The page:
Jewish World Review May 6, 2011 / 2 Iyar, 5771
Even With Bin Laden Bounce, Some Lessons From '92 Still Apply
By Jonah Goldberg
Now, bin Laden wasn't taken out for partisan political reasons. Nor was his death ultimately a partisan policy. With only the most cartoonish exceptions imaginable (a President Kucinich, perhaps), it's inconceivable that any Republican or Democratic president would have passed up the opportunity to kill the world's most wanted man. Killing murderers like bin Laden is simply what U.S. presidents do.
Hence, in a single week, the president put to rest two famous conspiracy theories. The release of his birth certificate delivered a fatal blow to birtherism, figuratively speaking. Meanwhile, the fatal blow delivered to bin Laden, literally speaking, laid to rest the far more insidious idea that the U.S. government was "in on" 9/11. (Though I have no doubt there are those who believe
But Obama also put to rest other fanciful notions about the president's motives. The man who allegedly inherited his father's "anti-colonial" passions ordered the killing of the foremost anti-colonial terrorist in the word. And -- however ineptly -- Obama orchestrated a
These and similar actions effectively exonerate him from a host of irrelevant and unhealthy charges. But they do nothing to acquit him from the relevant ones: that he is a too liberal American-born president who has failed to make good on myriad promises or to be a capable steward of the economy. Nor has he, potential bin Laden "bounces" notwithstanding, succeeded at putting America on what the pollsters glibly call "the right track."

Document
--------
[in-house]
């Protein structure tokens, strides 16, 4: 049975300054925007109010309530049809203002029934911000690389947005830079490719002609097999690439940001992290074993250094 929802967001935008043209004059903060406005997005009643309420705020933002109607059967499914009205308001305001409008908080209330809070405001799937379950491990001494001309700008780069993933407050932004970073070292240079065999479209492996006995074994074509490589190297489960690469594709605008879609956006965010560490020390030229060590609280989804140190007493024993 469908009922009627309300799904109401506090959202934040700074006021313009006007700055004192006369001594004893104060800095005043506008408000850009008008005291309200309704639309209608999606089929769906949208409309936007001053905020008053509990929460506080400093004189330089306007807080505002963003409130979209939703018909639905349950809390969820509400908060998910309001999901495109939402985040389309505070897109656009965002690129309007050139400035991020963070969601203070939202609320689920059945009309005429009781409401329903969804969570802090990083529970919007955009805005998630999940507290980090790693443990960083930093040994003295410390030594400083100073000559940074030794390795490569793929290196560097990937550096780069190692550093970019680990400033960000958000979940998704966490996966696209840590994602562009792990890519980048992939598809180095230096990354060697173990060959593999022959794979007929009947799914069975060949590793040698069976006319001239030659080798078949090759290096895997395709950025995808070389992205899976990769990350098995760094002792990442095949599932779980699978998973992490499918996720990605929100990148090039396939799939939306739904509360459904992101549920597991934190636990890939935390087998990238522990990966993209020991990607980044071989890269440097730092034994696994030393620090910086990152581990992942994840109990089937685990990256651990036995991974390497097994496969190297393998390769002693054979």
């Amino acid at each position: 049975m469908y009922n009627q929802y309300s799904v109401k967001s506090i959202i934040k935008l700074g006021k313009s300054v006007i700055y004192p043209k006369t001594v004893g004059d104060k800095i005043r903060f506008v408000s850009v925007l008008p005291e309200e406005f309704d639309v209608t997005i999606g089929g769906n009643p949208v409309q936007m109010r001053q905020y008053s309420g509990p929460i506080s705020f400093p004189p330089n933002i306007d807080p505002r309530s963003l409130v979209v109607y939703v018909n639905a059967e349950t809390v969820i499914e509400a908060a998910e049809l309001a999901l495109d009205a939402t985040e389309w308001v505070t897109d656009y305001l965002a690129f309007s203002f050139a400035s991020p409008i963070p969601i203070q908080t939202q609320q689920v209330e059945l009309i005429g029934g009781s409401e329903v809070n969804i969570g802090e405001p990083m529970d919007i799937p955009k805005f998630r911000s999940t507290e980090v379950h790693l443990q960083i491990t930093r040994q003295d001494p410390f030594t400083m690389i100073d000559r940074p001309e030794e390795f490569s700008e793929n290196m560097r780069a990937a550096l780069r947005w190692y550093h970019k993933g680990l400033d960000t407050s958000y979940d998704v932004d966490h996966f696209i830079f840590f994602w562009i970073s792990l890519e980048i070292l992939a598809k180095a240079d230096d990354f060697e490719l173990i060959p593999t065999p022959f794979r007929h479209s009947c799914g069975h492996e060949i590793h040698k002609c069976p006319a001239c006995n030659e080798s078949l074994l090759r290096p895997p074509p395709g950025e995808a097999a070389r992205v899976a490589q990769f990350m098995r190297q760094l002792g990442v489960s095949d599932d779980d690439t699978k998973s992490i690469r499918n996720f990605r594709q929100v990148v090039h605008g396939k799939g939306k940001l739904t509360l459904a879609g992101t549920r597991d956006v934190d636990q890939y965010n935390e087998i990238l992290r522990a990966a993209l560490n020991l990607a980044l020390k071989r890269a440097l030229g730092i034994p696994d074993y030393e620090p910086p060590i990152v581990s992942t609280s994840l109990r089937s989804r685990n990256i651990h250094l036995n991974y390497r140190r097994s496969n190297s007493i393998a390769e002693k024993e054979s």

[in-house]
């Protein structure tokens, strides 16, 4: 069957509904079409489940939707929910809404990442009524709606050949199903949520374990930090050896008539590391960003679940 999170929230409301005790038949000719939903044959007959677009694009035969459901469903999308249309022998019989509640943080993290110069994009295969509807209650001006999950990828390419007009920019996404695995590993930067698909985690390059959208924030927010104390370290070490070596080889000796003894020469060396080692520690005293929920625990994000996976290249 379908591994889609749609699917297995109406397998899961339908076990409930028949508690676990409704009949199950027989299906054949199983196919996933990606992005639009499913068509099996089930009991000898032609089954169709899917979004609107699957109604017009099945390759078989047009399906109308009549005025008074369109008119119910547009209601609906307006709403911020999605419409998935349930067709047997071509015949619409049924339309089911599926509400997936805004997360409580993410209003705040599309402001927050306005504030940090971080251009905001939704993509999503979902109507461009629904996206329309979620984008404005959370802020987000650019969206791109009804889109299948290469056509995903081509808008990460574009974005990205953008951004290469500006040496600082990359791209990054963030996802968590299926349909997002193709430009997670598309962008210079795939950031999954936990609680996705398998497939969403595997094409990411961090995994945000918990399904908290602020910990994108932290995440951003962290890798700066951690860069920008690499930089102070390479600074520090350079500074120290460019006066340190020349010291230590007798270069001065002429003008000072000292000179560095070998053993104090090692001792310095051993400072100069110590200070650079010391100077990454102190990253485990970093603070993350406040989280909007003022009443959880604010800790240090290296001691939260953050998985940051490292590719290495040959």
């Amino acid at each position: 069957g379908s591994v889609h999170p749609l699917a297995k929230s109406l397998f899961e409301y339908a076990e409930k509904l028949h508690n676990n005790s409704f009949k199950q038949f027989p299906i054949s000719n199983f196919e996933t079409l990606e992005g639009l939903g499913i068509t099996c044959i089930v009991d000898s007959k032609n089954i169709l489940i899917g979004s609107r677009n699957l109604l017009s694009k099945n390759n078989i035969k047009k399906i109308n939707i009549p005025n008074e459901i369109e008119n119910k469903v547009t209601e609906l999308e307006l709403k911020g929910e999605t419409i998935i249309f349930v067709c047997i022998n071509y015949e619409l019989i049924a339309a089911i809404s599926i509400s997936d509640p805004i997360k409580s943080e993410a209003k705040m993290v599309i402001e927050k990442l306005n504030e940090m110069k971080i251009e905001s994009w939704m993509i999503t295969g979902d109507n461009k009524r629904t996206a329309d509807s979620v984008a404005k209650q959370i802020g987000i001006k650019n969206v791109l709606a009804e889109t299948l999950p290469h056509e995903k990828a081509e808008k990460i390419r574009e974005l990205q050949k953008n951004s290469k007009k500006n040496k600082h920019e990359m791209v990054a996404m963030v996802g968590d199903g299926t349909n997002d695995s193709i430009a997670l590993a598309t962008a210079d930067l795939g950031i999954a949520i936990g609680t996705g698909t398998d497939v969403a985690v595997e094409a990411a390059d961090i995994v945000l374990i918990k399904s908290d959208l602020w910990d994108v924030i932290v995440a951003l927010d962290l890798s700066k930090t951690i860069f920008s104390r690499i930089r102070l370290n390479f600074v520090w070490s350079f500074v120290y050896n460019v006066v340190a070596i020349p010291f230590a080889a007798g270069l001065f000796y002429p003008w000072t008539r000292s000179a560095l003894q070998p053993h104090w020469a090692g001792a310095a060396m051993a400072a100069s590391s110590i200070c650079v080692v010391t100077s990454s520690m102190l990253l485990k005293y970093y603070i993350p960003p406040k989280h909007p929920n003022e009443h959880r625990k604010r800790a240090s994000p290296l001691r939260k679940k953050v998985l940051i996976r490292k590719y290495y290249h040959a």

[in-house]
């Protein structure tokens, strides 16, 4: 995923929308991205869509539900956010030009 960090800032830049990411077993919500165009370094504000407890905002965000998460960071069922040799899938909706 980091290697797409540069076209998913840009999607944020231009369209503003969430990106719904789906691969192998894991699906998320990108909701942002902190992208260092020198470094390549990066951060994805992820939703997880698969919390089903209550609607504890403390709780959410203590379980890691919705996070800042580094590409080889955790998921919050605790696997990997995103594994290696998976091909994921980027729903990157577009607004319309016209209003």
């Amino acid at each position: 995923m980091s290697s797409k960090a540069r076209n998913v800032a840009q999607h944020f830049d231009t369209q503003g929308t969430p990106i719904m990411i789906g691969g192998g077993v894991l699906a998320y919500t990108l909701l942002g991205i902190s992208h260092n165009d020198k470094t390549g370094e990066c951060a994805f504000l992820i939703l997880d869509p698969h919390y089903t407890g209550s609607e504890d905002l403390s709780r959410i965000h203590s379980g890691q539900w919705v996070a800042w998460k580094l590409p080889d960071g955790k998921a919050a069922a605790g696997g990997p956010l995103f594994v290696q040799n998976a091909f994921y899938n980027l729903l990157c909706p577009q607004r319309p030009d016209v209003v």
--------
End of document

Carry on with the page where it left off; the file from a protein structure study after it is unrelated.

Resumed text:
It's no surprise that news of bin Ladin's tardy departure for hotter climes has sparked an enormous riot of punditry about whether the president will be able to ride the news to re-election in 2012. Legendary political analyst
And I agree with her. I, too, would hate for
The analogy can be -- and is already -- overdone. We are technically in a recovery, albeit a tepid one. Obama has the media in his corner and no
The 1992 analogy falls apart in other ways as well. Bush was challenged in the primaries. To date, Obama's party may not be as enthusiastic as the
But there are ways in which 1992 is instructive. First, the challenger won by "focusing like a laser" on the economy. (Remember "it's the economy, stupid"?) It is already looking next to impossible for the
More important, 1992 demonstrated the folly of complacency. The first
Getting rid of bin Laden is a good start. But there's an irony here. Obama has treated foreign policy (at least until his Libyan adventure) as something to keep on the back burner so he could concentrate on domestic politics. By killing
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